The Reader's Perspective

Thomas Shepherd: “From a reader's perspective, I don't want a blog of an author to be just about the books but more about my favourite author, so if it provides that I'll read. If it reads like its put out by the author's marketing department (even if it isn't), then I won't.”

Lorna Sixsmith: “I'm often surprised when selling my books by the number of buyers who tell me they read my blog.”

Jay Artale:I'm disappointed if I visit a website and there's no blog.”

Last Word

Karl Drinkwater: “Is it worth authors blogging any more, now that the blogosphere is so saturated? No-one ever stopped talking just because there are lots of things being said in the world. You could say the same about writing books…

OVER TO YOU What are your views about blogging as an indie author? We'd love to hear your views!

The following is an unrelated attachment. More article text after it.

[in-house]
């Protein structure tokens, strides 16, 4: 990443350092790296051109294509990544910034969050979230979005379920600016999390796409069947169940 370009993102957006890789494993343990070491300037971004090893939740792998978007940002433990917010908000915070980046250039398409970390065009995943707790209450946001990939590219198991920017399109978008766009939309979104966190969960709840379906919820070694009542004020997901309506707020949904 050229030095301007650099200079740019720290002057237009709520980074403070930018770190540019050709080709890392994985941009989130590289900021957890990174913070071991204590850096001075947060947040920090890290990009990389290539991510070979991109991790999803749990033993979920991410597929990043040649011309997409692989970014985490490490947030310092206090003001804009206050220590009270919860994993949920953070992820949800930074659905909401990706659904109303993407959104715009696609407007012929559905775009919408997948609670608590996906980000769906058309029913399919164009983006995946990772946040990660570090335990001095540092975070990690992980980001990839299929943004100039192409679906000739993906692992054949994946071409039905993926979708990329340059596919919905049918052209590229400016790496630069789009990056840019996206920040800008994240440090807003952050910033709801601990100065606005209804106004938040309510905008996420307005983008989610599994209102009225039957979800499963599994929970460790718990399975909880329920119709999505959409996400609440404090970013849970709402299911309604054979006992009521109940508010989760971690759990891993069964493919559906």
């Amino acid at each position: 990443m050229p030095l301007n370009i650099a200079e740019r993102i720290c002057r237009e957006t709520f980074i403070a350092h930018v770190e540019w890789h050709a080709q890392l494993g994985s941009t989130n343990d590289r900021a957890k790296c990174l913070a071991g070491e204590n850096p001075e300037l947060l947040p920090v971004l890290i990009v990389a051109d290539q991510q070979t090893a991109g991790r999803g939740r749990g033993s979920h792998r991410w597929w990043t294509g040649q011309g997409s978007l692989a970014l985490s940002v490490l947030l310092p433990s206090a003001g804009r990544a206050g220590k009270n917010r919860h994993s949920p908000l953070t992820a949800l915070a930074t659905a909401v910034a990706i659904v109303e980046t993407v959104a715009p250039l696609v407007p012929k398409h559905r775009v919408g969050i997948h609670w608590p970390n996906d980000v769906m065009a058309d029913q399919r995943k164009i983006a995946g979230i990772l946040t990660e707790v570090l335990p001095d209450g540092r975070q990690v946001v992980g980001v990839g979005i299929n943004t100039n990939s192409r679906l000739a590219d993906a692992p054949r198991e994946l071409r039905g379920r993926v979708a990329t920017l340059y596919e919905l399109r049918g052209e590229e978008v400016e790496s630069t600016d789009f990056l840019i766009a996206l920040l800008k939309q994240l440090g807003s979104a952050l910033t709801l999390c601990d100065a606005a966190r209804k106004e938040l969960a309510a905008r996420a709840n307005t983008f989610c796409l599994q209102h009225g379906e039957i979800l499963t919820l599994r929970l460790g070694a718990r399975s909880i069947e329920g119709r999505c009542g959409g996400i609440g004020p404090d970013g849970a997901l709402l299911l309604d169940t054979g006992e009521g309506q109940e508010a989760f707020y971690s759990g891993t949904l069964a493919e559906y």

To blog or not to blog? #Selfpub authors share their views - with @DebbieYoungbN Share on X





This Post Has 17 Comments
  1. I’e had a blog since probably about 2008, but it took me years to find what exactly I should be blogging about. Most of the information out there talks about blogging as if you need to establish credibility as an expert (and is probably why so many writers write blogs on writing, even when you know very little). I still remember non-fiction writers lecturing me on their blogs, saying, “Just blog about the subject of your book.” Welll, yeah, that’s the same expert advice dressed up and shoved at fiction writers. In those early days, I worked with a cowriter. We were working on a novel set during the Civil War so that’s what we blogged on as an “expert.” We got lots of people asking us how much their CW firearm was worth. Cowriter was a collector of such and enjoyed those, but they took up time that should have been spent writing–especially since it was obvious that no one reading for CW was going to buy any novel from us.